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Epsilon User's Manual and Reference >
Epsilon Extension Language >
Expressions >
Simple Binary Operators
expression:
expression + expression
expression  expression
expression * expression
expression / expression
expression % expression
expression == expression
expression != expression
expression < expression
expression > expression
expression <= expression
expression >= expression
expression && expression
expression  expression
expression & expression
expression  expression
expression ^ expression
expression << expression
expression >> expression
The binary + operator, when applied to numbers, yields the sum of
the numbers. One of its operands may also be a pointer to an object in
an array. In this case, the result is a pointer to the same array,
offset by the number to another object in the array. For example, if
p points to an object in an array, p + 1 points to the next
object in the array and p  1 points to the previous object,
regardless of the object's type.
The binary  operator, when applied to numbers, yields the
difference of the numbers. If the first operand is a pointer and the
second is a number, the rules for addition of pointers and numbers
apply. For example, if p is a pointer, p  3 is the same
as p + 3 .
Both operands may also be pointers to objects in the same array. In
this case the result is the difference between them, measured in
objects. For example, if arr is an array of ten ints, p1
points to the third int, and p2 points to the eighth, then
p1  p2 yields the int 5. The result is undefined if the
operands are pointers to different arrays.
The binary * operator is for multiplication, and the /
operator is for division. The latter truncates toward 0 if its
operands are positive, but the direction of truncation is undefined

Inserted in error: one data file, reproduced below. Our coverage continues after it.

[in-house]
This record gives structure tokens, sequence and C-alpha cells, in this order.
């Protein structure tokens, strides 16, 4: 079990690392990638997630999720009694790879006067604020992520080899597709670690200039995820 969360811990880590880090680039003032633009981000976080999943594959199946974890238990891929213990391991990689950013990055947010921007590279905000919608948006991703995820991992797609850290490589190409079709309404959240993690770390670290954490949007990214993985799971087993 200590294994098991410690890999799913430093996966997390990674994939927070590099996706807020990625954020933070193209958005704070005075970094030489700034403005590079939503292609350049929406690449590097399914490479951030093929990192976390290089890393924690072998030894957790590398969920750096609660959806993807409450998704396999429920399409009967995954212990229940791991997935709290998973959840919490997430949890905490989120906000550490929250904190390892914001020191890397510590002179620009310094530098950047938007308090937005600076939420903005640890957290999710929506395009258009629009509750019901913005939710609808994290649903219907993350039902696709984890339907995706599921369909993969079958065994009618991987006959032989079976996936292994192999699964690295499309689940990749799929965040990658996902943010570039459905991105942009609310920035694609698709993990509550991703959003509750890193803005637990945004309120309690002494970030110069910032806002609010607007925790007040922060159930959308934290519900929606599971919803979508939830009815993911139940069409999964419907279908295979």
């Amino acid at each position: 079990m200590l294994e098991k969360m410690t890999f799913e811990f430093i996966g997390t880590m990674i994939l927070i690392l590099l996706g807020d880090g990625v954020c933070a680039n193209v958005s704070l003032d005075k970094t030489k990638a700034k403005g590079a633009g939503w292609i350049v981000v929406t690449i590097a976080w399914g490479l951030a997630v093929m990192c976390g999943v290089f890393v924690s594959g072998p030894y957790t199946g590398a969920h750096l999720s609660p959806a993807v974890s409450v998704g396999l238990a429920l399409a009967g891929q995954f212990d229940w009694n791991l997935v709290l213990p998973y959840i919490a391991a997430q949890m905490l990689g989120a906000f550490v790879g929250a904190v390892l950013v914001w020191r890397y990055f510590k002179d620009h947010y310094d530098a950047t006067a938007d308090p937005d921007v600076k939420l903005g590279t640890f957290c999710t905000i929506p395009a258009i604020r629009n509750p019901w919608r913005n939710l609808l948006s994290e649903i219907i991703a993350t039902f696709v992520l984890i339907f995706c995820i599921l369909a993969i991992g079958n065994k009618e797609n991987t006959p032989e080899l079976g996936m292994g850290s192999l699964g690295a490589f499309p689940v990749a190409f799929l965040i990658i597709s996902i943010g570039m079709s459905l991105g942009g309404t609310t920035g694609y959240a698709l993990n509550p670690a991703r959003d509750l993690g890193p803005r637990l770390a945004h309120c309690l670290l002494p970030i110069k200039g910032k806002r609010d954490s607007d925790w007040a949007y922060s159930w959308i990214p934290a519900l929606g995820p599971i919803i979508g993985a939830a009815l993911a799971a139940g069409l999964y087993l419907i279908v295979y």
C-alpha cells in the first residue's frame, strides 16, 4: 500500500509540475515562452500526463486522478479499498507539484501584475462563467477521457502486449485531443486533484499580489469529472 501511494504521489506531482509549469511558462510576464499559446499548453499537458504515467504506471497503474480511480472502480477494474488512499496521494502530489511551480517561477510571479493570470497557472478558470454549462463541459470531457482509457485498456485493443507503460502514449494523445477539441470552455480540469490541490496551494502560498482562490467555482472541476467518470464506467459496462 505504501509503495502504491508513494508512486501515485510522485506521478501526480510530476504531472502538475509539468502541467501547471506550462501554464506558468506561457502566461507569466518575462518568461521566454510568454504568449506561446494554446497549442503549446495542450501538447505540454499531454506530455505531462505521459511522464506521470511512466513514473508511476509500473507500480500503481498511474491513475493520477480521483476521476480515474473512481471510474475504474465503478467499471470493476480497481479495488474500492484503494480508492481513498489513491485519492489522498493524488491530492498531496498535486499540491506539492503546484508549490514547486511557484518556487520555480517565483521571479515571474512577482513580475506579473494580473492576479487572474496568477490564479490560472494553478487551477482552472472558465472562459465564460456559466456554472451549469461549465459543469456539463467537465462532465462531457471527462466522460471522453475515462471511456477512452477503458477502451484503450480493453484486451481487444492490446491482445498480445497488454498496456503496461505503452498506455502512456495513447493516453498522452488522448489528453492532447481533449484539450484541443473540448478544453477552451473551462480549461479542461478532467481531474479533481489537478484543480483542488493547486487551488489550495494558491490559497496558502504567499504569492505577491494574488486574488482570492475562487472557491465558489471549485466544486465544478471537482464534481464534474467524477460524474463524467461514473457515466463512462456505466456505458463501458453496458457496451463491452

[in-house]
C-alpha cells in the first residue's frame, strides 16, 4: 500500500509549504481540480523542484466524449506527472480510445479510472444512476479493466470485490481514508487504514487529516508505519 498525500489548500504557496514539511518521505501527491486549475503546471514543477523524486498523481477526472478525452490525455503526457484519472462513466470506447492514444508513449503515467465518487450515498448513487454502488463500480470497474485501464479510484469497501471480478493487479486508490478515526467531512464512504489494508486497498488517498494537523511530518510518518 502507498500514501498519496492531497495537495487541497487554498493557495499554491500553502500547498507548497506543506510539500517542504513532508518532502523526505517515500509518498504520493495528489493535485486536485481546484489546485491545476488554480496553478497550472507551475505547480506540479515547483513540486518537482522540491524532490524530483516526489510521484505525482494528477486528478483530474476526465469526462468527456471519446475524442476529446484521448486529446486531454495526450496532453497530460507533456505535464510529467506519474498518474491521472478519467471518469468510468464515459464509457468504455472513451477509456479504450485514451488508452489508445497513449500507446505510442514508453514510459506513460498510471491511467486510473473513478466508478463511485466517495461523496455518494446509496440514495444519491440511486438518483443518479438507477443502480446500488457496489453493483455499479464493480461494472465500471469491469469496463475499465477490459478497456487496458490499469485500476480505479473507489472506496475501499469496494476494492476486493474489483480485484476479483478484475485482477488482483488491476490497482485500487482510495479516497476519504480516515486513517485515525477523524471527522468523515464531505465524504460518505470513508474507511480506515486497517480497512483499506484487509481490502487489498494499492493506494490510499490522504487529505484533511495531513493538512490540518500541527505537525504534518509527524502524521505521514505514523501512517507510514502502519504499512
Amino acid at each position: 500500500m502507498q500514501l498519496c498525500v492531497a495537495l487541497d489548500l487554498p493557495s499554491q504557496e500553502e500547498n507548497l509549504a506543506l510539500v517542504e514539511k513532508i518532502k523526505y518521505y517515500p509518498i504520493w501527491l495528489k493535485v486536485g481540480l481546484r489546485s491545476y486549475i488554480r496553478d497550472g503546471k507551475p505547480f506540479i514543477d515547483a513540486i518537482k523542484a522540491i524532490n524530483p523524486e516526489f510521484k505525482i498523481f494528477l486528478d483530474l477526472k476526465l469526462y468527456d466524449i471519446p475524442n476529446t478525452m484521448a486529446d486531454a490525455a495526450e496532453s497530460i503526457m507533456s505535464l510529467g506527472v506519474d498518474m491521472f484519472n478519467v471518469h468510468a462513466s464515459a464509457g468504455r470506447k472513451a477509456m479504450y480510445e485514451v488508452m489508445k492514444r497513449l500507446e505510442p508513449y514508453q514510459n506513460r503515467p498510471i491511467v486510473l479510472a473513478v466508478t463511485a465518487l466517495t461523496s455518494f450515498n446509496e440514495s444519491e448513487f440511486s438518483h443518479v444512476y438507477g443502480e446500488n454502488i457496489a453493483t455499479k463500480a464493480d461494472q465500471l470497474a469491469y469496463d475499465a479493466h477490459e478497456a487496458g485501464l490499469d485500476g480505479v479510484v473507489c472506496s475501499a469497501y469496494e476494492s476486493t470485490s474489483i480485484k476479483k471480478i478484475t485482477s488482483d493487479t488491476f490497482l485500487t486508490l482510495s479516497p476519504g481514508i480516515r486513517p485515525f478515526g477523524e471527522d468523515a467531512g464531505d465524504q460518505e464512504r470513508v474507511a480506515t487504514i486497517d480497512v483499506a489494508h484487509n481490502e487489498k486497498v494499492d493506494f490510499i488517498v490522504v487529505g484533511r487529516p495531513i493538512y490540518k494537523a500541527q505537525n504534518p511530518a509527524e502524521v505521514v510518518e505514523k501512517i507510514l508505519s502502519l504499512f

if either operand is negative. The % operator provides the
remainder of the division of its operands, and x % y is always
equal to x  (x / y) * y . All three operators take only numbers
and yield ints.
The == operator yields one if its arguments are equal and zero
otherwise. The arguments must either both be numbers, both spots, or
both pointers to objects of the same type. However, if one argument
is the constant zero, the other may be a spot or any type of pointer,
and the expression yields one if the pointer is null, and zero otherwise.
The != operator is just like the == operator, but returns one
where == would return zero, and zero where == would return
one. The result of either operator is always an int.
The < , > , <= , and >= operators have a value of one
when the first operand is less than, greater than, less than or equal
to, or greater than or equal to (respectively) the second operand.
The operands may both be numbers, they may be pointers to the same
array, or one may be a pointer or spot and the other zero. In the
last case, Epsilon returns values based on the convention that a
null pointer or spot is equal to zero and a nonnull one is greater
than zero. The result is undefined if the operands are pointers to
different arrays of the same type, and it is an error if they are
pointers to different types of objects, or if one is a spot and the
other is neither a spot nor zero.
The && operator yields one if both operands are nonzero, and
zero otherwise. Each operand may be a pointer, spot, or number.
Moreover, the first operand is evaluated first, and if it is zero,
the second operand will not be evaluated. The result is an int.
The  operator yields one if either of its operands are nonzero,
and zero if both are zero. Each operand may be a pointer, spot, or
number. The first operand is evaluated first, and if it is nonzero,
the second operand will not be evaluated. The result is an int.
The & operator yields the bitwise AND of its numeric operands.
The  and ^ operators yields the bitwise OR and XOR
(respectively) of their numeric operands. The result for all three
is an int. A bit in the result of an AND is on if both
corresponding bits in its operands are on. A bit in the result of an
OR is on if either of the corresponding bits in its operands are on.
A bit in the result of an XOR is on if one of the corresponding bits
in its operands is on and the other is off.
The << operator yields the first operand with its bits shifted to
the left the number of times given by the right operand. The
>> operator works similarly, but shifts to the right. The former
fills with zero bits, and the latter fills with one bits if the first
operand was negative, and zero bits otherwise. If the second operand
is negative or greater than 31, the result is undefined. Both
operands must be numbers, and the result is an int.
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Unary Operators 
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